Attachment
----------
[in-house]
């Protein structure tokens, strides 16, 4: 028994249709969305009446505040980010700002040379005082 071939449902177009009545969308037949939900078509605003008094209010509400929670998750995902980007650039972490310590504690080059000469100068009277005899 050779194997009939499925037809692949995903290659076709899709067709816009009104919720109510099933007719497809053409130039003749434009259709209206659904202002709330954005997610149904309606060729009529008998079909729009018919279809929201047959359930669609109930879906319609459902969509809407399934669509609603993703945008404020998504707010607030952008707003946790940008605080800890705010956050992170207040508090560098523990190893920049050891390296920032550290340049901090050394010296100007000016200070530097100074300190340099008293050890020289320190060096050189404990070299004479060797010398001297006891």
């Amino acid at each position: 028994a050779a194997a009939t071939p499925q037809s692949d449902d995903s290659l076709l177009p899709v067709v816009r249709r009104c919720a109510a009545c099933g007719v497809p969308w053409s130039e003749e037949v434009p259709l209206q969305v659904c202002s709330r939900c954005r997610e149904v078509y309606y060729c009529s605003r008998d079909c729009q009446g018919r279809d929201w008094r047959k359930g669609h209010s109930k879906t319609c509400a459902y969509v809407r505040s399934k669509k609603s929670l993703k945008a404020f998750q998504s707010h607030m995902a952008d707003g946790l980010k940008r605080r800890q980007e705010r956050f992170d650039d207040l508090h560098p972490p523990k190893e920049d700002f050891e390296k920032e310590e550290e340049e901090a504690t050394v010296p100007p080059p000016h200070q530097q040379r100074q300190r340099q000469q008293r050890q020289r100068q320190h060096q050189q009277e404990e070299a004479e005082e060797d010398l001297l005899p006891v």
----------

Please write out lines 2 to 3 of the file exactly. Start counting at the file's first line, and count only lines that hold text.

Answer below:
């Protein structure tokens, strides 16, 4: 028994249709969305009446505040980010700002040379005082 071939449902177009009545969308037949939900078509605003008094209010509400929670998750995902980007650039972490310590504690080059000469100068009277005899 050779194997009939499925037809692949995903290659076709899709067709816009009104919720109510099933007719497809053409130039003749434009259709209206659904202002709330954005997610149904309606060729009529008998079909729009018919279809929201047959359930669609109930879906319609459902969509809407399934669509609603993703945008404020998504707010607030952008707003946790940008605080800890705010956050992170207040508090560098523990190893920049050891390296920032550290340049901090050394010296100007000016200070530097100074300190340099008293050890020289320190060096050189404990070299004479060797010398001297006891």
């Amino acid at each position: 028994a050779a194997a009939t071939p499925q037809s692949d449902d995903s290659l076709l177009p899709v067709v816009r249709r009104c919720a109510a009545c099933g007719v497809p969308w053409s130039e003749e037949v434009p259709l209206q969305v659904c202002s709330r939900c954005r997610e149904v078509y309606y060729c009529s605003r008998d079909c729009q009446g018919r279809d929201w008094r047959k359930g669609h209010s109930k879906t319609c509400a459902y969509v809407r505040s399934k669509k609603s929670l993703k945008a404020f998750q998504s707010h607030m995902a952008d707003g946790l980010k940008r605080r800890q980007e705010r956050f992170d650039d207040l508090h560098p972490p523990k190893e920049d700002f050891e390296k920032e310590e550290e340049e901090a504690t050394v010296p100007p080059p000016h200070q530097q040379r100074q300190r340099q000469q008293r050890q020289r100068q320190h060096q050189q009277e404990e070299a004479e005082e060797d010398l001297l005899p006891v």